Why I will march on Washington
Today am flying from Chicago to Washington DC to participate in the Women’s March on Washington. Why? Why does it matter that a bunch of people march together outside? What does it really change? One of my friends asked me this question recently, and it got me thinking that it was important that I answer this, not just for her, but for my nieces and my nephews. This letter is for them.
Dear Stephan, Howard, Gavin, Lily and Riley,
I have to go. I feel like this is one of those moments where history is being made, and what I do or do not do will determine the kind of world you will grow up in. One day in history class you and your children will read about this week. There are at least two ways this story could go:
The first one documents an unprecedented Presidential election, where the divides in our Country and the world seemed very wide. For the first time, a woman was a viable candidate for the Presidency. She did not win. Donald Trump won. He won in part because many in our Country felt ignored and angry. These people felt Trump heard them, and they voted. At the same time, many more who felt powerless and hopeless stayed home and stayed silent. And on President Trump’s inauguration day, democracy seemed fragile and the future uncertain. Many felt fearful, powerless, hopeless. People watched and waited.
The second one talks about this same election, and the painful divisiveness in the U.S. and the world. Same outcome on election day. Except people did not just watch and wait. They did not stay home and stay silent. They participated. Grounded in the principles our country was founded, people stepped up peacefully and expressed their views, remembered that power in America emanates from the people, held our elected officials accountable, and put forward a vision of equality, liberty and hope. Women in particular, perhaps awakened by opportunity lost to indifference, led the way.
I want to leave the second version of the story for you.
Your grandparents left it for me. When I was your age, Nana and Papa showed me how to participate in civic life, how to be a constructive part of building the future. Nana was more conservative, papa more liberal. Sometimes we had competing yard signs, and I remember more than a few heated debates in the kitchen. But always they voted. Often they volunteered at the polls, or on campaigns. I grew up knowing that I could have my own views, and that it was not only my right but my responsibility to stay informed and participate in the process.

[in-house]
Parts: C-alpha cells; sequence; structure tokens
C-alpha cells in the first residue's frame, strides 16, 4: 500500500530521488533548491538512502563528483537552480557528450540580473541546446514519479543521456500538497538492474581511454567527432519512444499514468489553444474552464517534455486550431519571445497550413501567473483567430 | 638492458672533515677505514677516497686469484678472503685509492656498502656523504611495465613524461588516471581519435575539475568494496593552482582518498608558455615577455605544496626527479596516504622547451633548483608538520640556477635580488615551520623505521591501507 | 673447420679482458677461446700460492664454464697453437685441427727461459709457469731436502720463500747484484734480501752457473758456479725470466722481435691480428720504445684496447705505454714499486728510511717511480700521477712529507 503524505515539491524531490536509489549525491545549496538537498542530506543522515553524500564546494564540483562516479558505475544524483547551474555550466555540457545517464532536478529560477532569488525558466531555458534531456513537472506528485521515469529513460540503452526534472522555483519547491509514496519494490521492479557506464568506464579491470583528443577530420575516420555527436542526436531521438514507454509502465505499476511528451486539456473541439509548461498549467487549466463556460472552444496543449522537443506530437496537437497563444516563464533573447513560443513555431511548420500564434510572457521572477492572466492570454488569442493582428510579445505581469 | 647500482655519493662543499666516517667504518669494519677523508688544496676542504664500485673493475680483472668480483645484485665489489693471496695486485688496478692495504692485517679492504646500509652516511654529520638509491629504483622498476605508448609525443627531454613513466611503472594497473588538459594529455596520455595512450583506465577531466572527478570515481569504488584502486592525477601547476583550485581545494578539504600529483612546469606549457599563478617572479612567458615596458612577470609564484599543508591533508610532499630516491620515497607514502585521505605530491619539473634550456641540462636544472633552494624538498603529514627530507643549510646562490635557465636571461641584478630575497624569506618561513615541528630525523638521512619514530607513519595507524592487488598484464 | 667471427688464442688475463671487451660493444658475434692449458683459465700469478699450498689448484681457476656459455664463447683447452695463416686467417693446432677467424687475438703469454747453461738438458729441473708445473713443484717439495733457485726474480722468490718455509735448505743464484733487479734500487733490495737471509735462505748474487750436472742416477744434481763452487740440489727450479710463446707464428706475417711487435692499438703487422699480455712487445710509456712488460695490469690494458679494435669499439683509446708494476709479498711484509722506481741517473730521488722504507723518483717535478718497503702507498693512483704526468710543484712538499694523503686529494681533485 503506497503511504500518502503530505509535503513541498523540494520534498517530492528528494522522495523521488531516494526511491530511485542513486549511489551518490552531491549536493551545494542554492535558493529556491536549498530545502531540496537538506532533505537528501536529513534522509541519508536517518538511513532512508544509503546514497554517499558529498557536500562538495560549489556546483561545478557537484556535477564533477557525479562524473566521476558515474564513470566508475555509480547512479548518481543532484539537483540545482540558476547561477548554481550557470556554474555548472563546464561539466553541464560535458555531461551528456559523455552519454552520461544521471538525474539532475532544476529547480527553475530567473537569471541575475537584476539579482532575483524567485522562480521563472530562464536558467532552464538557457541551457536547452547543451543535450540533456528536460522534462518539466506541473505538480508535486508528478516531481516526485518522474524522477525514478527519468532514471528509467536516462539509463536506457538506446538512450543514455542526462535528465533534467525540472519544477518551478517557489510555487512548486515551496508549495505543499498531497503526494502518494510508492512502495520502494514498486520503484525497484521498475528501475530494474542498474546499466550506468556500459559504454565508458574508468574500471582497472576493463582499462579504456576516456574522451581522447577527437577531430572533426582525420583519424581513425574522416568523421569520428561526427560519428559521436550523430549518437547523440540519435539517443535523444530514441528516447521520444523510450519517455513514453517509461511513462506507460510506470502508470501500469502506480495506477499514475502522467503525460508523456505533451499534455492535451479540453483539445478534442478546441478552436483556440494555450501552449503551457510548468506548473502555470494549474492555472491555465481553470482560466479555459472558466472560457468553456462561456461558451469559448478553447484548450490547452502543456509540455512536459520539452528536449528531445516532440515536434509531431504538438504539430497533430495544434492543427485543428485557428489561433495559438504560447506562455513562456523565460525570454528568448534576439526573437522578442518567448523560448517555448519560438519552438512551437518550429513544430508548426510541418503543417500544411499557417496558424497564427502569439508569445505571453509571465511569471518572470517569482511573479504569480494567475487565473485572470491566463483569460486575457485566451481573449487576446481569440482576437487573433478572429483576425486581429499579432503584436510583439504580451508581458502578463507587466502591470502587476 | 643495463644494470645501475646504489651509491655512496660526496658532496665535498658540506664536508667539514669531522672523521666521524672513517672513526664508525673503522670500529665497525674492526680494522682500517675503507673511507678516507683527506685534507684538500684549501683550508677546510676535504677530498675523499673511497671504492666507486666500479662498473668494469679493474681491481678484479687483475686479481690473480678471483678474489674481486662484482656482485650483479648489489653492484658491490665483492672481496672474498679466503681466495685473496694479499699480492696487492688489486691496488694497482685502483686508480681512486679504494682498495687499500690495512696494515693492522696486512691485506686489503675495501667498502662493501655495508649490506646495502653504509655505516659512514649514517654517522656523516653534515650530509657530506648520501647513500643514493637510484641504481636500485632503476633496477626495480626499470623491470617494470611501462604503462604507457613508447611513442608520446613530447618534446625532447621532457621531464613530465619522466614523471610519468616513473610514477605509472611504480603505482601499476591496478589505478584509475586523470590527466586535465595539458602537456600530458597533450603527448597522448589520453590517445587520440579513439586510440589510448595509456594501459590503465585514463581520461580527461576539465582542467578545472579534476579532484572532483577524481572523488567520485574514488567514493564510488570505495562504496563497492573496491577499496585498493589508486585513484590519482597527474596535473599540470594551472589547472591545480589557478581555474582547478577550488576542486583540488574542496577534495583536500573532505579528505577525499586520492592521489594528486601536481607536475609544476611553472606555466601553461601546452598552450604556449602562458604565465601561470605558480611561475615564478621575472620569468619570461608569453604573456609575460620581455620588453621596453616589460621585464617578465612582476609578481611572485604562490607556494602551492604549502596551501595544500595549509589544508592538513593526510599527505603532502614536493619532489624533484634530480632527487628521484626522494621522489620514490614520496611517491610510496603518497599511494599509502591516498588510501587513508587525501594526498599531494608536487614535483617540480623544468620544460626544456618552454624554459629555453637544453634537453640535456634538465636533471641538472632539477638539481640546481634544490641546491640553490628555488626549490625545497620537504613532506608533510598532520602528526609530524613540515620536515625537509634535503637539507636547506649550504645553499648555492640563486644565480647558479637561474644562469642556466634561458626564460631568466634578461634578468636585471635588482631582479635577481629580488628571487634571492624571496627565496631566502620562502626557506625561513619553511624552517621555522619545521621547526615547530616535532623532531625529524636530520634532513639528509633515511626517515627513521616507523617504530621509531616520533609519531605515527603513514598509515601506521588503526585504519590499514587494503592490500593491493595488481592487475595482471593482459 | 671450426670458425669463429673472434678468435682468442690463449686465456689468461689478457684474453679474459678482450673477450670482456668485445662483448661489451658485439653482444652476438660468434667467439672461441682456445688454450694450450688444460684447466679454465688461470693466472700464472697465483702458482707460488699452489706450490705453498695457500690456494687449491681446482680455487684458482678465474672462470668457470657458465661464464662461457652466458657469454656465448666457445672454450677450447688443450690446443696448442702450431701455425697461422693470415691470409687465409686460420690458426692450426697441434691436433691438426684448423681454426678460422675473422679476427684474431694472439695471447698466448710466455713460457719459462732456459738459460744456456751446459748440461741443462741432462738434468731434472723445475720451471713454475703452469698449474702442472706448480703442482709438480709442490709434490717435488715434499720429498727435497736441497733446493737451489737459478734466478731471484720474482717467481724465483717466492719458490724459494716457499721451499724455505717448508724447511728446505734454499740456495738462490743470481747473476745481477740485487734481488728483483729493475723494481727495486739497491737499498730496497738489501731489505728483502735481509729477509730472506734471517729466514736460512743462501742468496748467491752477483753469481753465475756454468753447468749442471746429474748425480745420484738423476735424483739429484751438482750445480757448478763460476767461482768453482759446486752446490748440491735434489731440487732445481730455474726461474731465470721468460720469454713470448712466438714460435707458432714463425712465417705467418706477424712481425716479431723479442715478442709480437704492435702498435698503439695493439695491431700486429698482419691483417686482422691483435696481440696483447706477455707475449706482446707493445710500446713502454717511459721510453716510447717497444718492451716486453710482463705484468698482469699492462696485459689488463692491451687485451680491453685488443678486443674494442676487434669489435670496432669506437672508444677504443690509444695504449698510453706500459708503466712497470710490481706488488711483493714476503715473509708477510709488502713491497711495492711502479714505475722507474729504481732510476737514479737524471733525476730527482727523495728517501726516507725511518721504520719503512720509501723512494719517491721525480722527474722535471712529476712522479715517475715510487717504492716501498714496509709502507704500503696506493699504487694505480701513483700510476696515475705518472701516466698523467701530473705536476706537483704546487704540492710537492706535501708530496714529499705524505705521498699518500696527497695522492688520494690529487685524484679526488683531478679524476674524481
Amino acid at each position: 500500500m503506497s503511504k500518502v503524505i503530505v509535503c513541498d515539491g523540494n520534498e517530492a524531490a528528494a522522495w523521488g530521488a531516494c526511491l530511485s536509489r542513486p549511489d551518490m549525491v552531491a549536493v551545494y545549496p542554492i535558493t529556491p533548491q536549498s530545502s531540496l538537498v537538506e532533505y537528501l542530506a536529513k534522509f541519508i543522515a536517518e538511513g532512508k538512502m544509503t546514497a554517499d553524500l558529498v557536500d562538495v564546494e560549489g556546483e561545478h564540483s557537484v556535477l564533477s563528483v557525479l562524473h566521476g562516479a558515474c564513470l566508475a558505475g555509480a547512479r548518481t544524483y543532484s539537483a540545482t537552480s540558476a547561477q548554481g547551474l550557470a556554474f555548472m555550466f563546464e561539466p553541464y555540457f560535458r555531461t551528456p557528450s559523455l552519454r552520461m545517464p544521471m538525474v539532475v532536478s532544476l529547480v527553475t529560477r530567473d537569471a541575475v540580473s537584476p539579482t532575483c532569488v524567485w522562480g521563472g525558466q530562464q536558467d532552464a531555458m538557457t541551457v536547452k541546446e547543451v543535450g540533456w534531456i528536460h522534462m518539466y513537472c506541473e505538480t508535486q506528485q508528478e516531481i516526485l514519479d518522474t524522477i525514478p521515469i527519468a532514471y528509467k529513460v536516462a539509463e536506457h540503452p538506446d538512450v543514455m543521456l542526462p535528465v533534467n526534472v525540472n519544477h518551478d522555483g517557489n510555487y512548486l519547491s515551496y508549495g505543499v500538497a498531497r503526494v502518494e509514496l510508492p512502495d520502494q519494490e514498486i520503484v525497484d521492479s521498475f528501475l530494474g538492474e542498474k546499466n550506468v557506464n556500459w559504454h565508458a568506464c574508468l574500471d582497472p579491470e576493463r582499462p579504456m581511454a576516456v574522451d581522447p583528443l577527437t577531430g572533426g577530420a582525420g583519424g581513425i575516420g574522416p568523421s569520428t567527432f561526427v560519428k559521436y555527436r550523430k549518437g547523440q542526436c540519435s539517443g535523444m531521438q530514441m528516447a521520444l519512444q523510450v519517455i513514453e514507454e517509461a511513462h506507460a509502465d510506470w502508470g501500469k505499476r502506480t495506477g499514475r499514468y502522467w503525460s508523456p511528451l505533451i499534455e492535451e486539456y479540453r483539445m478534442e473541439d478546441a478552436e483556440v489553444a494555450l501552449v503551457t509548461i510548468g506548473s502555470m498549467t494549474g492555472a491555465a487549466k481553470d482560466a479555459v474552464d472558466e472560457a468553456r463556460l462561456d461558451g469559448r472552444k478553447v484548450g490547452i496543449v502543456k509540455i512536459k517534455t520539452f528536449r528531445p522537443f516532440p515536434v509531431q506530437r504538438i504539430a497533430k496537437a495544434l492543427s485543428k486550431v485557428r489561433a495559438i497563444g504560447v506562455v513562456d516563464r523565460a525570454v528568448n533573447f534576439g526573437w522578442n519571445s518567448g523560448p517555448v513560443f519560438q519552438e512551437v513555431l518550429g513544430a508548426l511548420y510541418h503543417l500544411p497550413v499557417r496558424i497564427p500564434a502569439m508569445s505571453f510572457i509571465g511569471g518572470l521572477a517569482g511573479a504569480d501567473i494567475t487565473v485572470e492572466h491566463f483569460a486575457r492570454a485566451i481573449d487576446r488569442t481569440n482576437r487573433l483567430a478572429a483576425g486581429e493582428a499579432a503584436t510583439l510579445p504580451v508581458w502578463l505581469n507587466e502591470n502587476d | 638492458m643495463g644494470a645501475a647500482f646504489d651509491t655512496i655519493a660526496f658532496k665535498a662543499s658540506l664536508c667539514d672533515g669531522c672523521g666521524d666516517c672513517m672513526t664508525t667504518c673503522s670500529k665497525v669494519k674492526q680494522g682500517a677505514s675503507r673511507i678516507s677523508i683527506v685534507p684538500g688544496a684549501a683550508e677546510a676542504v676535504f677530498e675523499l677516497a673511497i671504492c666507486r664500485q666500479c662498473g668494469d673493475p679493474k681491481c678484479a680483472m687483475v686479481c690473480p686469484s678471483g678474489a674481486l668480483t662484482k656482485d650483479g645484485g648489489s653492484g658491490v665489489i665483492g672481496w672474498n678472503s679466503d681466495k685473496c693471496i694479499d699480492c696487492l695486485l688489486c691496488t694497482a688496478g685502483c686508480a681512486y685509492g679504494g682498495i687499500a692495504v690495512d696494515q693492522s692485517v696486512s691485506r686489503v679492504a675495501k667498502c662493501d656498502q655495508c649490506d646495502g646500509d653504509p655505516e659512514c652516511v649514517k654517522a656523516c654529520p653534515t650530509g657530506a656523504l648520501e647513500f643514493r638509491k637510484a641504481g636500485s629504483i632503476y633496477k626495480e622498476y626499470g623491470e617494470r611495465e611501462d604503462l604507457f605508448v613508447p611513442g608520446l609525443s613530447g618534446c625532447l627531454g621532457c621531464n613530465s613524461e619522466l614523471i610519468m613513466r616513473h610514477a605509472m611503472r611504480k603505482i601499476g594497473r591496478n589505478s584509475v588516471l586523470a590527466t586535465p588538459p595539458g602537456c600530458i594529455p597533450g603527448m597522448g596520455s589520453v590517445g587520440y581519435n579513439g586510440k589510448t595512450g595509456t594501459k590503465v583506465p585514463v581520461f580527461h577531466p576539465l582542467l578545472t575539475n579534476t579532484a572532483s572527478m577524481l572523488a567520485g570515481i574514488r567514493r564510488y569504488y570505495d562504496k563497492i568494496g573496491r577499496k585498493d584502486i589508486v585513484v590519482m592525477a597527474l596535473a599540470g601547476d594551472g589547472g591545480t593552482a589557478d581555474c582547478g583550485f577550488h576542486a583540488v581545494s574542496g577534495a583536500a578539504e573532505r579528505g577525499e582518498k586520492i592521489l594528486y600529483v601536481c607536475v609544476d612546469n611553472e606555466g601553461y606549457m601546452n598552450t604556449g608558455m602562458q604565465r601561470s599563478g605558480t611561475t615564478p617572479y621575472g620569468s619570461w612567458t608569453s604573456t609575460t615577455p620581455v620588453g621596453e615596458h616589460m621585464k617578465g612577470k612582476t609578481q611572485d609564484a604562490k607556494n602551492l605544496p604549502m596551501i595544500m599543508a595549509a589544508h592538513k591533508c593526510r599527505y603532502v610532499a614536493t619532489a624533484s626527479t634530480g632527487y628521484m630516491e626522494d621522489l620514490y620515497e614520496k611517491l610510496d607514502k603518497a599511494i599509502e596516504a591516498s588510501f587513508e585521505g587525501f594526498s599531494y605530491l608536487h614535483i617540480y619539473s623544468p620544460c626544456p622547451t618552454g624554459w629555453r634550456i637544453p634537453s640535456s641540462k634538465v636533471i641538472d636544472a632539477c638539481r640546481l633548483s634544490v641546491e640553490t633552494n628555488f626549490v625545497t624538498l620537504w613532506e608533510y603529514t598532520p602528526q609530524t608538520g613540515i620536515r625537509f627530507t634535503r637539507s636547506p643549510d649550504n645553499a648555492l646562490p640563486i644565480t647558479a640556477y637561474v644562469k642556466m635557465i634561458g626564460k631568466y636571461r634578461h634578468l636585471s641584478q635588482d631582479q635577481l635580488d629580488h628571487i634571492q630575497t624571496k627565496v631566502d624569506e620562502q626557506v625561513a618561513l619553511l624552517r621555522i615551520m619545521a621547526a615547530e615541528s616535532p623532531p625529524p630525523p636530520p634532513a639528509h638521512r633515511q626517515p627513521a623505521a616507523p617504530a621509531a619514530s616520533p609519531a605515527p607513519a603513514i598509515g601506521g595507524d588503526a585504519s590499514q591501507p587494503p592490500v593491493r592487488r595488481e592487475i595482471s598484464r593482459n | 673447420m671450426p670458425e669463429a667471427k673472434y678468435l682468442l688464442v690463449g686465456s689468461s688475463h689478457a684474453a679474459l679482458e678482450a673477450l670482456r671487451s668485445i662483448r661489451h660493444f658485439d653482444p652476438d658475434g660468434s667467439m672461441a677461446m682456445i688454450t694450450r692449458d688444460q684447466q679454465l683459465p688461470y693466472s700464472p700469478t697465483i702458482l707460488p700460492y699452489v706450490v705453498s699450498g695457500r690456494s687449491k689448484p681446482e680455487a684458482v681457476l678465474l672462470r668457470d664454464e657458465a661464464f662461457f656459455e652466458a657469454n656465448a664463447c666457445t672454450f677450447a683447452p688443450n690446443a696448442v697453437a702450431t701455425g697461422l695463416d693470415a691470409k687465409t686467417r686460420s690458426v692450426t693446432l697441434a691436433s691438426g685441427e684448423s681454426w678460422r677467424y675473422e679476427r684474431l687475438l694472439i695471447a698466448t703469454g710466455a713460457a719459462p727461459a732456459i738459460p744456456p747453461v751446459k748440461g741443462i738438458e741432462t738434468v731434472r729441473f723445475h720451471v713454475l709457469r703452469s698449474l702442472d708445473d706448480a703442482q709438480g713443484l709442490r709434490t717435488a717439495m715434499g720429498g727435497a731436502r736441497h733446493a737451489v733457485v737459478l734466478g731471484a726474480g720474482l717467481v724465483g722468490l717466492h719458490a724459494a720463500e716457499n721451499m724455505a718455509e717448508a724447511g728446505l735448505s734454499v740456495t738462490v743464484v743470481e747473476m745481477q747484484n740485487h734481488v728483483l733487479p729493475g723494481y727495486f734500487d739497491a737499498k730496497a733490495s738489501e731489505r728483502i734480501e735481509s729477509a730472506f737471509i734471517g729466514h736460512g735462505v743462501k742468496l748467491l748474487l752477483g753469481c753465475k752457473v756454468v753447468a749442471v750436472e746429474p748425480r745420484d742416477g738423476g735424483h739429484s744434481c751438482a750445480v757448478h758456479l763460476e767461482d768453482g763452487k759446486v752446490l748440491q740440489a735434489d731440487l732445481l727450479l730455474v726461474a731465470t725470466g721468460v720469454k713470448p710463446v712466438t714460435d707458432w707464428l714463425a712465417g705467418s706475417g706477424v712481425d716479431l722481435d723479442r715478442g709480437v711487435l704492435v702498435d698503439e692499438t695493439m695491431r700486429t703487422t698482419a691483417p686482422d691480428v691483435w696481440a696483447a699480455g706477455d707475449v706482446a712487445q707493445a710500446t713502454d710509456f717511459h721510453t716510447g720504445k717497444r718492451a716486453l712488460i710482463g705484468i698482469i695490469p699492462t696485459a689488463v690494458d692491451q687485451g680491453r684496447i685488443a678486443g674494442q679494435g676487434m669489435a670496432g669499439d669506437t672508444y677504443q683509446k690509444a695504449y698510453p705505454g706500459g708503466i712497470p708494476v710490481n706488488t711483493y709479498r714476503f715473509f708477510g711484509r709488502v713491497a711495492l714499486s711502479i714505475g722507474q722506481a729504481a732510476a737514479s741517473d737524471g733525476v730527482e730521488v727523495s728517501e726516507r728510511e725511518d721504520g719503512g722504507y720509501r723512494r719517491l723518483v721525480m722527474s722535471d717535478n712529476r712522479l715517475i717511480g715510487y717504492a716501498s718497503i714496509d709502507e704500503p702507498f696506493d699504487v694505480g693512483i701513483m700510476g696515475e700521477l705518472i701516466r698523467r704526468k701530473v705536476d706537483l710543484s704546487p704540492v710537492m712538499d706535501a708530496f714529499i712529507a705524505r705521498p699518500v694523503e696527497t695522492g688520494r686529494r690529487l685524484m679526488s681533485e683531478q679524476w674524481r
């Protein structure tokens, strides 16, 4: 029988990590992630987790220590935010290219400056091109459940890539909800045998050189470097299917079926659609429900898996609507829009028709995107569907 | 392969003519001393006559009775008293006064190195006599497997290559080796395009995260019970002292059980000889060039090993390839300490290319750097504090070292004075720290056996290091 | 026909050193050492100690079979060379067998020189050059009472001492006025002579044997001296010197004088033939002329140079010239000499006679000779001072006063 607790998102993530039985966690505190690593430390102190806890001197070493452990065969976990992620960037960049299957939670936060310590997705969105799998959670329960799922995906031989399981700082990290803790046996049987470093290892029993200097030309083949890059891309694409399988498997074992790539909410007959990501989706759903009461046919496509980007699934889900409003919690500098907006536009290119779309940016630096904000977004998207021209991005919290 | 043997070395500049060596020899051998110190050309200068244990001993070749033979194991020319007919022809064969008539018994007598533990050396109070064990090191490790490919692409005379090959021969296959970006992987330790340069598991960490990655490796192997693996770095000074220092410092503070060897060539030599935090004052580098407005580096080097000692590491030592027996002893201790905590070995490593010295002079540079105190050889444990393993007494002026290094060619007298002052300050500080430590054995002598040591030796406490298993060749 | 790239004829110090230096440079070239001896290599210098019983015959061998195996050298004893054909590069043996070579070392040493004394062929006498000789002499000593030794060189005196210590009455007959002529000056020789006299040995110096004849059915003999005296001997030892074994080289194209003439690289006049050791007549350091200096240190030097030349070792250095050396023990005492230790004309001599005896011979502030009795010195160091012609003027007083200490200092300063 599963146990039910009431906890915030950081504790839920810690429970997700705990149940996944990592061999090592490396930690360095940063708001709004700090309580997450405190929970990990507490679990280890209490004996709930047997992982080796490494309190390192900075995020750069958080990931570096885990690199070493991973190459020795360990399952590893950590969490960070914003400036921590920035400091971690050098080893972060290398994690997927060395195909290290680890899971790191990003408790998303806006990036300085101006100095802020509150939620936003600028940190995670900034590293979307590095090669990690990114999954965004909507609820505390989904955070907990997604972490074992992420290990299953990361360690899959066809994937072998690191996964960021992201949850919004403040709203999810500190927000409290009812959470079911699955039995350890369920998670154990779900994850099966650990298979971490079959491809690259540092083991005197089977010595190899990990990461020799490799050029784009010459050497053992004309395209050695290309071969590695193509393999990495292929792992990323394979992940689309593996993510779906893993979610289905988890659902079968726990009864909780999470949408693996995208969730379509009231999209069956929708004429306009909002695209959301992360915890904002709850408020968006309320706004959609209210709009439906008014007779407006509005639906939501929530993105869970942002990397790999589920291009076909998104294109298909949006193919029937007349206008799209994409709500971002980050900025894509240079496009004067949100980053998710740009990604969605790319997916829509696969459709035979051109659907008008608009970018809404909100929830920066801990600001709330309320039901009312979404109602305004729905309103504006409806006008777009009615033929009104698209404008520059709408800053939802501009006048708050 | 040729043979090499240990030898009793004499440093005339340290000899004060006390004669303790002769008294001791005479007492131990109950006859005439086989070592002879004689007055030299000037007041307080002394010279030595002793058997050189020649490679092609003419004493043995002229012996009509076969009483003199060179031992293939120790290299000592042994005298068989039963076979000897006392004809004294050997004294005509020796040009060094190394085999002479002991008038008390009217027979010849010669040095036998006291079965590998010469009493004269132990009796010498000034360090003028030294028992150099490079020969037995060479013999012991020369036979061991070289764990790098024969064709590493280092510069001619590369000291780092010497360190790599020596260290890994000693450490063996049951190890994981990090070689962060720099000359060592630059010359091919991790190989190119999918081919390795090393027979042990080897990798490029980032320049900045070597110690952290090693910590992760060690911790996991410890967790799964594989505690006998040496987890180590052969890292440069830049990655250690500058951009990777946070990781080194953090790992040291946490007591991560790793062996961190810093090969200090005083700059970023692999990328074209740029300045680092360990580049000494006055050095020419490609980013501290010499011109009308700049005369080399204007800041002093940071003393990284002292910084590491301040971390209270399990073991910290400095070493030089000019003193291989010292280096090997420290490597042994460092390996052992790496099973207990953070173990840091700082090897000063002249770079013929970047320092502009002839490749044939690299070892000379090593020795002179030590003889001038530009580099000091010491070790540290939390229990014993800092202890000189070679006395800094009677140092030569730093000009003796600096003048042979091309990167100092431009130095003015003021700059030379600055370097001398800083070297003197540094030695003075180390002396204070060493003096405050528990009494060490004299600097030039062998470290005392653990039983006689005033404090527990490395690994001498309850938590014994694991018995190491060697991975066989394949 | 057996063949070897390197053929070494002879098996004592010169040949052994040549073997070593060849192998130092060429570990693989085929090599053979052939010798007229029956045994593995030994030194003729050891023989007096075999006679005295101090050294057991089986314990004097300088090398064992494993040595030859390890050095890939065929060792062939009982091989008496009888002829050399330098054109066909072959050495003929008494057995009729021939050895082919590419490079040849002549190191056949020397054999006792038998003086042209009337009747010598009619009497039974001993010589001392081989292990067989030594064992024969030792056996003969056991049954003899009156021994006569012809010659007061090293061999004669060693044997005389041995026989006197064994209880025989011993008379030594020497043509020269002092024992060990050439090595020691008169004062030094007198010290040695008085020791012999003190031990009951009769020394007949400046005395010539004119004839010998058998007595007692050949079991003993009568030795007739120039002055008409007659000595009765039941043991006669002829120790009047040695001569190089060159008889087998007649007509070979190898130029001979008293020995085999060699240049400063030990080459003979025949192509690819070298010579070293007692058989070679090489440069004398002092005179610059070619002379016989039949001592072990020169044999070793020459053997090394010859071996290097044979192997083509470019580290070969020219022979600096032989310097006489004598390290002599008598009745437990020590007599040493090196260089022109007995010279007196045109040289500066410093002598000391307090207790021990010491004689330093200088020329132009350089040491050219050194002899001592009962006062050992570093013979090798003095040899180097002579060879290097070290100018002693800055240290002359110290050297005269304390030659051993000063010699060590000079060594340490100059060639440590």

The easiest way to participate is to just to show up. Show up to vote, show up by expressing your views, show up by standing in solidarity. Votes add up to win or lose elections. Calls and letters add up to sway votes on legislation and change perspectives. (I learned this first hand that elected officials count those calls and letters, that was my job as an intern on Capitol Hill. Never underestimate the value of the calling your elected officials) Movements start with one person willing to show up and stand up.
You will hear lots of your friends and many adults say they do not “talk politics” or participate because it creates acrimony. Don’t fall for it. You do not need to make a choice between looking away and throwing stones. There IS a middle path. Speak up with kindness. Listen with compassion. Debate with respect. Demonstrate peacefully. And vote. You can always vote!
In 1965, in a speech at Dinkier Plaza Hotel in Atlanta, Georgia, Dr. Martin Luther King said, “History will have to record the greatest tragedy of this period of social transition was not the vitriolic words and other violent actions of the bad people but the appalling silence and indifference of the good people. Our generation will have to repent not only the words and acts of the children of darkness but also for the fears and apathy of the children of light.”
You are a child of light. Do not let fear and apathy dim your fire.
When you feel powerless, unheard, and undervalued, overcoming this is achieved not by resignation but by action. If you want to feel empowered, do something. If you want to feel heard, speak up. If you want to feel valued, help someone else.
All of this matters. It matters because YOU matter.
I am going to Washington to march because I want to do my part to ensure that the world you live in allows you to thrive. I want your world to be full of hope and not anger. I want you to inherit a world where love wins. Someday, you may disagree with my views, just as I disagree with the views of our new President. And I promise you, I’ll listen, and I’ll go with you to the polls to cast your vote.